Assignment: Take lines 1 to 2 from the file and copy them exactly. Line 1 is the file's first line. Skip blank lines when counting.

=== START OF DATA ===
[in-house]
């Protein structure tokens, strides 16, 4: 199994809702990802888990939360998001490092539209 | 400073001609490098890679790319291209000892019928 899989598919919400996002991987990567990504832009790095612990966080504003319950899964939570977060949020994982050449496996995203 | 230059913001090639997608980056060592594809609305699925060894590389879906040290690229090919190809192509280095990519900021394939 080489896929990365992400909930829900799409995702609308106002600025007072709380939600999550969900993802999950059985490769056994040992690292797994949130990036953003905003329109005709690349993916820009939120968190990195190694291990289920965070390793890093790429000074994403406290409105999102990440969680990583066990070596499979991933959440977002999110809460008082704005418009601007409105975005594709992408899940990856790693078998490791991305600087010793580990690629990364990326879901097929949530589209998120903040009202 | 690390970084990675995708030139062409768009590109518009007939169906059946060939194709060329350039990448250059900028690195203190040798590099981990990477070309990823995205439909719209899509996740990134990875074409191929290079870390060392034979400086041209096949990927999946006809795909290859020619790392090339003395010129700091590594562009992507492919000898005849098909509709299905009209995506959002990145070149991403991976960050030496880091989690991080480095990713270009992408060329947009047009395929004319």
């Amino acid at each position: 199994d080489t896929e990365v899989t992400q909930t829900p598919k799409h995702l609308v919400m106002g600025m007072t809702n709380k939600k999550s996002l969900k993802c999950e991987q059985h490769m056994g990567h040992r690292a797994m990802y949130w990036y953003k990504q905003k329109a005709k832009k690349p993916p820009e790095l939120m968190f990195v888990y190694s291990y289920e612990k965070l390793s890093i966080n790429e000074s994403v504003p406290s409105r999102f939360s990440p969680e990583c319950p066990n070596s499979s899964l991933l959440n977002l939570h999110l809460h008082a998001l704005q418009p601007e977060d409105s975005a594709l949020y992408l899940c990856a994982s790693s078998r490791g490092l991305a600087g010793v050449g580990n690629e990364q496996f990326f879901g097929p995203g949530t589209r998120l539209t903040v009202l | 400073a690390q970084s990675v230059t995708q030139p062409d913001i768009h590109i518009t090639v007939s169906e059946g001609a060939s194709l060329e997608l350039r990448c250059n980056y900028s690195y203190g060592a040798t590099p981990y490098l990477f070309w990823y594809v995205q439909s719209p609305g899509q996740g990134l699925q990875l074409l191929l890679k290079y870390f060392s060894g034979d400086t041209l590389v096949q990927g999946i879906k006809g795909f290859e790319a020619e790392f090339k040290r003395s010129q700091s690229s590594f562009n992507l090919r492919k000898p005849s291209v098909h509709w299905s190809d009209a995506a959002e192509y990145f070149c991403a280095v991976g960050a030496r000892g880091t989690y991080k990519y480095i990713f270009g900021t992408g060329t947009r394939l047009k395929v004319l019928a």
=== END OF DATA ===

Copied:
[in-house]
């Protein structure tokens, strides 16, 4: 199994809702990802888990939360998001490092539209 | 400073001609490098890679790319291209000892019928 899989598919919400996002991987990567990504832009790095612990966080504003319950899964939570977060949020994982050449496996995203 | 230059913001090639997608980056060592594809609305699925060894590389879906040290690229090919190809192509280095990519900021394939 080489896929990365992400909930829900799409995702609308106002600025007072709380939600999550969900993802999950059985490769056994040992690292797994949130990036953003905003329109005709690349993916820009939120968190990195190694291990289920965070390793890093790429000074994403406290409105999102990440969680990583066990070596499979991933959440977002999110809460008082704005418009601007409105975005594709992408899940990856790693078998490791991305600087010793580990690629990364990326879901097929949530589209998120903040009202 | 690390970084990675995708030139062409768009590109518009007939169906059946060939194709060329350039990448250059900028690195203190040798590099981990990477070309990823995205439909719209899509996740990134990875074409191929290079870390060392034979400086041209096949990927999946006809795909290859020619790392090339003395010129700091590594562009992507492919000898005849098909509709299905009209995506959002990145070149991403991976960050030496880091989690991080480095990713270009992408060329947009047009395929004319």